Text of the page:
The Russian market accounts for about 7% to 10% of total South African citrus exports annually. (Photo: Getty Images)
The Russian invasion of Ukraine has led to fruit barriers for Russia from SA being blocked, as well as delays in fruit coming to market, and further increase in input costs for growers and exporters.
In light of this, the Citrus Growers’ Association of Southern Africa (CGA) works closely with stakeholders across the citrus value chain.
The large European ports used by South African fresh produce are heavily congested. This results in some fresh fruit from South Africa remaining in transit for up to 90 days – when it normally lasts about 24 days. “Early shipments of lemons destined for the Russian market have been affected. Other varieties such as grapefruit and soft citrus [could] also be affected, “CGA CEO Justin Chadwick said on Thursday.
“Morocco, Turkey and Egypt are all exporting significant quantities of citrus to Russia. The conflict has resulted in the diversion of fruit to other markets. These markets may suffer from an oversupply and a build-up of supplies, which could affect the south of Russia. the early season African supplies. “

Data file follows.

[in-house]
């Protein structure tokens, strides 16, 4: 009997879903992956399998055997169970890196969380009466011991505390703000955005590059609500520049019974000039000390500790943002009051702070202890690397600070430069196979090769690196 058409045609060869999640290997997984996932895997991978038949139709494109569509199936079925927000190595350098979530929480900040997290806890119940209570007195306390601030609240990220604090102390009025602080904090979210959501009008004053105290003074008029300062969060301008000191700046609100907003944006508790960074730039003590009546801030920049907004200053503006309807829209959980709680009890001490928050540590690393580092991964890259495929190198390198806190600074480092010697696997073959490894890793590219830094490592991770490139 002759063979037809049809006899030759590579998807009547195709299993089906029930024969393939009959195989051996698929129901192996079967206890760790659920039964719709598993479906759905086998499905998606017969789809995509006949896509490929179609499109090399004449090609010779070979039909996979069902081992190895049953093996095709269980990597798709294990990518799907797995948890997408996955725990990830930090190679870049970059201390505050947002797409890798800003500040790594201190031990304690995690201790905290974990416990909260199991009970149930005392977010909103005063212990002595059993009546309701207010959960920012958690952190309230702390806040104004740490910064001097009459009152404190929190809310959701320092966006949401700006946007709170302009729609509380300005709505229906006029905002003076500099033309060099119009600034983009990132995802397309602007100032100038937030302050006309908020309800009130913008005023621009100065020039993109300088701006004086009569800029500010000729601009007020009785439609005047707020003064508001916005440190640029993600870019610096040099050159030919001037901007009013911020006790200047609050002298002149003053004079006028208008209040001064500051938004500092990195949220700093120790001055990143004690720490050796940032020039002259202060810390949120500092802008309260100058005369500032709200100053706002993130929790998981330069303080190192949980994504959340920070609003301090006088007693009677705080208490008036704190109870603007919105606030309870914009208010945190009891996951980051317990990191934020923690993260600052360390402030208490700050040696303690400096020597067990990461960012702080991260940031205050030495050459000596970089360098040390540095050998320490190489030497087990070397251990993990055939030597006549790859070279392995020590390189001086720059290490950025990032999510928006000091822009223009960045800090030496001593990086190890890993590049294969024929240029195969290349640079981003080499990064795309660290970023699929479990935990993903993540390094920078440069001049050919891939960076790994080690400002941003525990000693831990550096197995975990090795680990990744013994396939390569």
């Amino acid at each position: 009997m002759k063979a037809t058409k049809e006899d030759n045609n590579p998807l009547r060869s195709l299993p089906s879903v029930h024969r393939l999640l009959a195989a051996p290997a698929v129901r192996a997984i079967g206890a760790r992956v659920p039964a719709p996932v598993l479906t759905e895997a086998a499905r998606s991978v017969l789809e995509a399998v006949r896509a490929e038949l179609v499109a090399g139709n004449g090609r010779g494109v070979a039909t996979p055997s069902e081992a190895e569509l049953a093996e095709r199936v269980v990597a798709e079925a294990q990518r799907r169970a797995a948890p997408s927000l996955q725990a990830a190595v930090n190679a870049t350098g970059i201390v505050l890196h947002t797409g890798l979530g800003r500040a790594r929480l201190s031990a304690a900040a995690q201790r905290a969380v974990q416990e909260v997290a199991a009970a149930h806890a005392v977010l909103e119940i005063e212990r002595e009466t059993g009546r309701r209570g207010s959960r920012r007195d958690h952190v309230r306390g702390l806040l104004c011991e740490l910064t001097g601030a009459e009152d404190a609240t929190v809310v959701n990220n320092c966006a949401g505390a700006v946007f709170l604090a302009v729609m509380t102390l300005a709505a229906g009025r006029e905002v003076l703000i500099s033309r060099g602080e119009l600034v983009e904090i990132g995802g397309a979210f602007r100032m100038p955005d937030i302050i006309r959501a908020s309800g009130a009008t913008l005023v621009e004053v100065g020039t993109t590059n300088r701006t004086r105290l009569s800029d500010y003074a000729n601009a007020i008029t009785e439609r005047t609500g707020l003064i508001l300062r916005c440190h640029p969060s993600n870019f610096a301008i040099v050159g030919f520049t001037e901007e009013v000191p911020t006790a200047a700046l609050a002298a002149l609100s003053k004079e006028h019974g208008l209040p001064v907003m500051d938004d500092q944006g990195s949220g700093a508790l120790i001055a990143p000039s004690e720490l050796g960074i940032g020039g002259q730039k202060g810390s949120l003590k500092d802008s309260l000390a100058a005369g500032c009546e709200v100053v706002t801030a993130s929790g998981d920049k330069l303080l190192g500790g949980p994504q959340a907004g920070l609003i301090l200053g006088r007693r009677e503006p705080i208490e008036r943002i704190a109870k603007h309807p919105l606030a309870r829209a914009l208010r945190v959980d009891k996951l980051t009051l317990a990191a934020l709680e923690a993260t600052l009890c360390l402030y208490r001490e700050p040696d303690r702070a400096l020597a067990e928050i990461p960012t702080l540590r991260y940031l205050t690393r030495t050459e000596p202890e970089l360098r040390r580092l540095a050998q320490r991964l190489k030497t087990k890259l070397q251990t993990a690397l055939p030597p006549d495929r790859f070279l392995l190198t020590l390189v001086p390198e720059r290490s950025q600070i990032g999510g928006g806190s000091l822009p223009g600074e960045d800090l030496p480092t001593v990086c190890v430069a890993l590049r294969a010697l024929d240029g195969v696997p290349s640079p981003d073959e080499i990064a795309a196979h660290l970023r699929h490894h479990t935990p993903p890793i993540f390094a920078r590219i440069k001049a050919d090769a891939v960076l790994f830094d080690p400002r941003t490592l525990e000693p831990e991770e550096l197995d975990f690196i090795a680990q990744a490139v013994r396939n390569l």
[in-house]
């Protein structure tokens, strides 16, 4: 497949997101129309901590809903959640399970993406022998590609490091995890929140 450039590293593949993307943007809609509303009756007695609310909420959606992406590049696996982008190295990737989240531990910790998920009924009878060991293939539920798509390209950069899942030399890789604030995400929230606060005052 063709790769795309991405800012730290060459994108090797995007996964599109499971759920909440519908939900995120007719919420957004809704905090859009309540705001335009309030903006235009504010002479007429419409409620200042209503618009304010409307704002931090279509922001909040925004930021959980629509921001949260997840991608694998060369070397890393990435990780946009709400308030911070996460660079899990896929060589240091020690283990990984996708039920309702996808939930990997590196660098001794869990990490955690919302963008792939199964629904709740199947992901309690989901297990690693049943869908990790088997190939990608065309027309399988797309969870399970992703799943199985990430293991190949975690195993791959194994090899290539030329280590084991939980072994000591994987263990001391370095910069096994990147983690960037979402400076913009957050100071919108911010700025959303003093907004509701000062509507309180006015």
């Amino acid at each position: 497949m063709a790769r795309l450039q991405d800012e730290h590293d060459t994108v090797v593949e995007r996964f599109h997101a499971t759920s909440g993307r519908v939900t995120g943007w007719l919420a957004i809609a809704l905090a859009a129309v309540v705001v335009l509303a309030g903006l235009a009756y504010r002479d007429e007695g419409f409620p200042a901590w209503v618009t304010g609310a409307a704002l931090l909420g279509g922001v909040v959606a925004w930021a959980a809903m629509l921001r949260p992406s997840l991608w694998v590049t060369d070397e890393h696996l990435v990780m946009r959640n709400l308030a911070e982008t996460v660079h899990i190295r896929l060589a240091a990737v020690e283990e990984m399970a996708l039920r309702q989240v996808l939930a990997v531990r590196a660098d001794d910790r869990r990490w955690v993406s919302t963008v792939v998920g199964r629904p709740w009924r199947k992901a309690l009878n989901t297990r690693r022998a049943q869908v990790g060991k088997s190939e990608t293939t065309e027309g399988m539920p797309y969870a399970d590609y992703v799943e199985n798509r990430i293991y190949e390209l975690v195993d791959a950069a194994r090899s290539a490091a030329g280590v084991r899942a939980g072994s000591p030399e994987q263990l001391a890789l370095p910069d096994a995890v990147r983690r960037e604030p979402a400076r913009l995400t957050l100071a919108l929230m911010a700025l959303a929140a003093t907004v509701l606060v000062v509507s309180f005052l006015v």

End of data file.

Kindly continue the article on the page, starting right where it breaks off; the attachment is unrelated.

The depreciation in the ruble will also make imported fruit more expensive, while payments can be cumbersome due to restrictions on cash flows, which increases the risk of export to Russia.
The CGA has called on the government to redouble its negotiations with trading partners.
The local citrus industry maintains more than 120,000 jobs and generates R30 billion in export revenue for the country, Chadwick says.
The Russian market accounts for about 7% to 10% of total South African citrus exports annually, with 11.2 million 15kg cartons of fruit exported to Russia in 2021.
Ukraine conflict hampers SA citrus exports in transit, affects lemons destined for Russia
Source link Ukraine conflict hampers SA citrus exports in transit, affects lemons destined for Russia